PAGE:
Saturday, June 3, 2023

The “green” transition will succeed if coal rises and investment is made in development

The transition to a “green” energy model, decarbonized and with zero emissions will only be successful if it is accompanied by investments in emerging countries that traditionally produce polluting energy, while penalizing the price of coal.

In a debate on the need to accelerate the energy transition, the managing director of the International Monetary Fund (IMF), Kristalina Georgieva, has been forceful in stating that “at the next climate summit (COP) we will have to commit to financing the countries that need it”, but “not in climate projects, but in development”.

Otherwise, the inequality gap will grow even wider, he added, because investments “are not going to go to emerging markets if they are too risky” and there are no guarantees.

We are all in the same boat, Georgieva has said, “if someone succeeds and another fails, we all lose out, and we seem to be on the Titanic”.

In the same sense, the Colombian Minister of Mines and Energy, Irene Vélez, has defended a “fair” transition for those countries whose economies depend on these materials”; it is necessary to “transform the national energy matrix and generate other economies at a local scale”.

The challenge, explained Vélez, “goes beyond energy, since to achieve the global energy transition we need local and regional transitions, all of which require investment not only in renewables but in many other sectors.”

As the CEO of Repsol, Josu Ion Imaz, has pointed out in a parallel debate on the different ways to address the energy transition, the focus must be broadened, and while working towards decarbonisation, it is necessary to “maintain jobs industries and give opportunities to all sectors”.

In this area, multilateral development banks such as the IMF itself, or national entities with the same purpose “should play a leading role in catalyzing private financing for adaptation to climate change”, indicated the executive director of the Southern African Development Bank, Patrick Khulekani.


Georgieva recalled in her speech that “emissions must be cut between 30% and 50%, and there is plenty of money but it does not go where it should”; In addition, she has stated: “We resist understanding that coal should be taxed and its price should go up.”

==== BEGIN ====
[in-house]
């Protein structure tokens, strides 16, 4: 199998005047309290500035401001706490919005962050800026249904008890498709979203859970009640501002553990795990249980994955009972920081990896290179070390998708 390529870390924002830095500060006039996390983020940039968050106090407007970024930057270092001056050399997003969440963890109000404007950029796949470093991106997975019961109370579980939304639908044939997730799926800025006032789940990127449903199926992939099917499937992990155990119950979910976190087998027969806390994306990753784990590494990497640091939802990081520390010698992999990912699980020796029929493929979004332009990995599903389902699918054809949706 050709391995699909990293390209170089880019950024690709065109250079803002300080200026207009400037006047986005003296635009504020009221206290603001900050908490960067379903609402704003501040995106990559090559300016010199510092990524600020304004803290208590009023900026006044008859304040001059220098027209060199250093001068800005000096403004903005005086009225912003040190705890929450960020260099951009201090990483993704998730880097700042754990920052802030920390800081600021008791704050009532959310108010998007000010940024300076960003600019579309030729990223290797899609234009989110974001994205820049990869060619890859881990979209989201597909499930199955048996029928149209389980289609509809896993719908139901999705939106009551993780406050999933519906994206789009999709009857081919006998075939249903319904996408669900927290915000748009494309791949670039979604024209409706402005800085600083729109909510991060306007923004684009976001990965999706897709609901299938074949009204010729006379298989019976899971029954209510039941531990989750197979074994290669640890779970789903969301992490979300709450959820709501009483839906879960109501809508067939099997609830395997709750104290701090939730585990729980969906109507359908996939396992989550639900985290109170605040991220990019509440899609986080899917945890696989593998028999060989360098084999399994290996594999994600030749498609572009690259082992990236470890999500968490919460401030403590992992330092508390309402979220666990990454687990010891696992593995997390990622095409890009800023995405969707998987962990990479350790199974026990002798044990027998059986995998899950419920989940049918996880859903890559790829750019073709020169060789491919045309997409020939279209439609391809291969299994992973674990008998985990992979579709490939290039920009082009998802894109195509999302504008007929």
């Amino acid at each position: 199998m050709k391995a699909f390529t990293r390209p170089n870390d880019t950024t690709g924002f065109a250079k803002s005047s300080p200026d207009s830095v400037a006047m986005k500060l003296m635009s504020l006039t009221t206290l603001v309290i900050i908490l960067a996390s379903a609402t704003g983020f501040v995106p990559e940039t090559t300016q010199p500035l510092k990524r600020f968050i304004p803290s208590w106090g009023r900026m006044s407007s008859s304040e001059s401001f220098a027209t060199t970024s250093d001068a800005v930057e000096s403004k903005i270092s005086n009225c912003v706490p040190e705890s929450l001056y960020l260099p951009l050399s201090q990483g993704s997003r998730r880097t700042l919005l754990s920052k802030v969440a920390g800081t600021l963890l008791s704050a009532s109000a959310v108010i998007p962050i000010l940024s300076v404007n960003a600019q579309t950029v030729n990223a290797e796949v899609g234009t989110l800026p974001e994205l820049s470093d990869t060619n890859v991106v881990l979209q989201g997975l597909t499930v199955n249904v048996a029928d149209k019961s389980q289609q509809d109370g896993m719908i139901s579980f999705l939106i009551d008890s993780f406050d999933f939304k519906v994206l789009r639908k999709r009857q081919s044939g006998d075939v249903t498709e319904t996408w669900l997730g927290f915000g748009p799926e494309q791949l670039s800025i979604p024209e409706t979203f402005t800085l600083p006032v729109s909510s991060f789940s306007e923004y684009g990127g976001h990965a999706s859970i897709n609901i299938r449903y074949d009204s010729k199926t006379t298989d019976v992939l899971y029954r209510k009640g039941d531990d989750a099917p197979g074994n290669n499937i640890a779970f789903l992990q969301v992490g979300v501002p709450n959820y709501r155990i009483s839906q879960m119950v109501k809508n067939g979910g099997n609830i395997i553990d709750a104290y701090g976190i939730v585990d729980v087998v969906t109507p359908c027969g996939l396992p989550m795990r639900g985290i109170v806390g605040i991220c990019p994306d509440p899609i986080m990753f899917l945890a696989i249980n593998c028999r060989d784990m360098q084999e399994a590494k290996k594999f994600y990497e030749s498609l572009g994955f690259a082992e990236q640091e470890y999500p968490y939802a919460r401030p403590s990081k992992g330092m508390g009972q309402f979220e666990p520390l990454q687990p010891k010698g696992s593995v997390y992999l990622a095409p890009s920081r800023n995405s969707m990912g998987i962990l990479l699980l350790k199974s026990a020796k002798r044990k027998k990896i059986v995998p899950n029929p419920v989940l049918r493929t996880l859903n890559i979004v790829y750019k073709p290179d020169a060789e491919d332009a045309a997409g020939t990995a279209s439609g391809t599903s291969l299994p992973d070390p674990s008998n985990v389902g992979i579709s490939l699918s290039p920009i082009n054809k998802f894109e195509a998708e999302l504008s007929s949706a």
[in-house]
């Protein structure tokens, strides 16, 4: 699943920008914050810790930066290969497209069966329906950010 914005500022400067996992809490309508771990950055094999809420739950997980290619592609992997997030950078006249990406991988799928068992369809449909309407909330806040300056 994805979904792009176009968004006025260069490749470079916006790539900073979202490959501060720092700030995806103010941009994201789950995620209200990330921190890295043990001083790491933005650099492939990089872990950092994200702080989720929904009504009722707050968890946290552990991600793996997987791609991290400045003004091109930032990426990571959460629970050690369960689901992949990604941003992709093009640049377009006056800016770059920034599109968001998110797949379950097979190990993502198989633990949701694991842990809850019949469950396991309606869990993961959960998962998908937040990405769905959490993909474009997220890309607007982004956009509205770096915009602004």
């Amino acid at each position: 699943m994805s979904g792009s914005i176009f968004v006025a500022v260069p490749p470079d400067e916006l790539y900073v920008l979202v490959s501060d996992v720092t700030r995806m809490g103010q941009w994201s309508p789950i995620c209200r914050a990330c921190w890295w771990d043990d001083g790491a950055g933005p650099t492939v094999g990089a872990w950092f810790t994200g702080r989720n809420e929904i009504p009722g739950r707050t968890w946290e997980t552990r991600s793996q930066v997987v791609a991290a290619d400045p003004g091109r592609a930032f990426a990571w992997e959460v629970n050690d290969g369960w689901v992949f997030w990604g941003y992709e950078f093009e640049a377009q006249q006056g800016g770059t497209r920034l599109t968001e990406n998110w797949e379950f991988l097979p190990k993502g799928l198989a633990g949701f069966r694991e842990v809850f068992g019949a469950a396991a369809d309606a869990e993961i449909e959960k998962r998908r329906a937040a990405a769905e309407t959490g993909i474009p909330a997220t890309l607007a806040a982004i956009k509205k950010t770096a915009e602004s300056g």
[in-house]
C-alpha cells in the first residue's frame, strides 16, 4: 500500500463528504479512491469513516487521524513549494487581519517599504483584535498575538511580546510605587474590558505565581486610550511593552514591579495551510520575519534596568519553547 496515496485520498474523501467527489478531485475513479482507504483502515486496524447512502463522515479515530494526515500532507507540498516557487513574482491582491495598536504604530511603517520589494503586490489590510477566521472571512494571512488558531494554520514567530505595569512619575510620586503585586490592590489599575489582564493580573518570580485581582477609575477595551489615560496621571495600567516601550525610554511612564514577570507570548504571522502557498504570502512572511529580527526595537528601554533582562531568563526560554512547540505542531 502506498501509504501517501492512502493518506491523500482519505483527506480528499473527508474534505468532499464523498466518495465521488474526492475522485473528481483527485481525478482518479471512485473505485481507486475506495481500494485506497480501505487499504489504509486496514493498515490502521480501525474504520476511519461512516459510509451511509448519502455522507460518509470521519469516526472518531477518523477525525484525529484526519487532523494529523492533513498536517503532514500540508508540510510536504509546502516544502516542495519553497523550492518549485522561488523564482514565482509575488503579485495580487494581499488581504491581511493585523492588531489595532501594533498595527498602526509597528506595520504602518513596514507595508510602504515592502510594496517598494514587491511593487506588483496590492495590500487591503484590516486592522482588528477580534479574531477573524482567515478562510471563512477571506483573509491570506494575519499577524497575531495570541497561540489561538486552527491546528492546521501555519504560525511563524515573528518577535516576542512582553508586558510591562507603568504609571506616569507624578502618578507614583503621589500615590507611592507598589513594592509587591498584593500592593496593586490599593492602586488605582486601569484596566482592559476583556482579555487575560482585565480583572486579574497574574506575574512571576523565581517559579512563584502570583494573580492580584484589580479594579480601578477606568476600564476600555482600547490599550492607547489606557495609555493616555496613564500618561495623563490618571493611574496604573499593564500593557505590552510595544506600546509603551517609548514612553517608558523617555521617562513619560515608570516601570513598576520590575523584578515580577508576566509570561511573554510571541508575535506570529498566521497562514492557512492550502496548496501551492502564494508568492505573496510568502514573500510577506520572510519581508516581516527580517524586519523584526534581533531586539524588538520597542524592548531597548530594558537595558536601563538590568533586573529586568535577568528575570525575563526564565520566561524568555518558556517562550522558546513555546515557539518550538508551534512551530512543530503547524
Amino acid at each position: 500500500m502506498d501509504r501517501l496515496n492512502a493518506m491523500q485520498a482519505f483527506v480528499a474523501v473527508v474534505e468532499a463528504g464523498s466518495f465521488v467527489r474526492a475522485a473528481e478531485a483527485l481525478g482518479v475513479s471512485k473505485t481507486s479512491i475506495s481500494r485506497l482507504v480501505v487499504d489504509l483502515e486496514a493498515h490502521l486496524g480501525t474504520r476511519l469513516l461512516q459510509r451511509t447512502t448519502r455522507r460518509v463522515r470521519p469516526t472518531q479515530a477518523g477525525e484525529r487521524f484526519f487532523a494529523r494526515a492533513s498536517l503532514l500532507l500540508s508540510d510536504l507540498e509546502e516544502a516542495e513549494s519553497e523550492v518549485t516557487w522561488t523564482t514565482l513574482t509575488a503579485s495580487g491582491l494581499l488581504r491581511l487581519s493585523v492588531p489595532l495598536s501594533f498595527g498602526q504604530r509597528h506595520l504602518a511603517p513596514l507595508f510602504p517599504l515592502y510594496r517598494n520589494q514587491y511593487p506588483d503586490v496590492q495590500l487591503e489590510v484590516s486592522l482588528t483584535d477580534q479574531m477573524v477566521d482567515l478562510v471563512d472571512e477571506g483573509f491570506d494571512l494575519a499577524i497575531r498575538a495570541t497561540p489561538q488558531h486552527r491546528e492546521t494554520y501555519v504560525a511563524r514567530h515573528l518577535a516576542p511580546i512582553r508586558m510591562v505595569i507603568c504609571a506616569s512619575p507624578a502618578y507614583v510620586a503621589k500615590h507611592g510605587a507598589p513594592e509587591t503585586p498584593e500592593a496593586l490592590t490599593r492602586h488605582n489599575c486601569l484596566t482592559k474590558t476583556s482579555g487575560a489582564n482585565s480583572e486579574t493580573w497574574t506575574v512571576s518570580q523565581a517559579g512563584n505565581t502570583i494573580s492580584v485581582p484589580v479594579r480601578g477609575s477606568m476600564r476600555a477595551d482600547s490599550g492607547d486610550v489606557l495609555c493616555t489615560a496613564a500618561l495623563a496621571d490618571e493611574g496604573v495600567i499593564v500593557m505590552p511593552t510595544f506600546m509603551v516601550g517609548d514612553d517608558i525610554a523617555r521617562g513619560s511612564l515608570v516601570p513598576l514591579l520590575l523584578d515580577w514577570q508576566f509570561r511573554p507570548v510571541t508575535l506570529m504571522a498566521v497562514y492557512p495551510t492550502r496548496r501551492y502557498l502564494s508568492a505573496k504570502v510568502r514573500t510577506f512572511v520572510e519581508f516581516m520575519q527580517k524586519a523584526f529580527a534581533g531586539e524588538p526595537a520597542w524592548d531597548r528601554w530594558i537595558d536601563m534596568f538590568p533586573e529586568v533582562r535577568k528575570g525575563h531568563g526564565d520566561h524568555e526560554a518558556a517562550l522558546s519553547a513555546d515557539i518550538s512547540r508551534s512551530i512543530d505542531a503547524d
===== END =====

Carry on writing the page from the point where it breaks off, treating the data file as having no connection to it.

Public resistance to a carbon tax has prevented many nations from taxing a price, but “taxes are not the only way to deter emissions,” Georgieva has said.

The investments necessary to sustain this transition and to promote development encounter many difficulties, including the lack of common standards and data on emission reductions, as the CEO of Standard Chartered Bank, Bill Winters, has pointed out.

After nearly three decades of COP summits, the banker has pointed out, common metrics on many environmental goals are still lacking. “We are terrified of being accused of greenwashing, even if we are doing the right thing,” he has said.

In Europe, “which is a leader in the fight against climate change”, in the words of the managing director of the IMF, but its energy matters, what is needed are “policies that accelerate the transition”, as explained by the president of the Belgian chemical company Solway, Ilham Kadri.

The “Inflation Reduction Act” (IRA) or US inflation reduction law, which offers funds and incentives to accelerate the transition to clean energy “has generated fears in Europe about a possible flight of investments”, so it should promote their competitiveness to avoid de-industrialization, Kadri has said.


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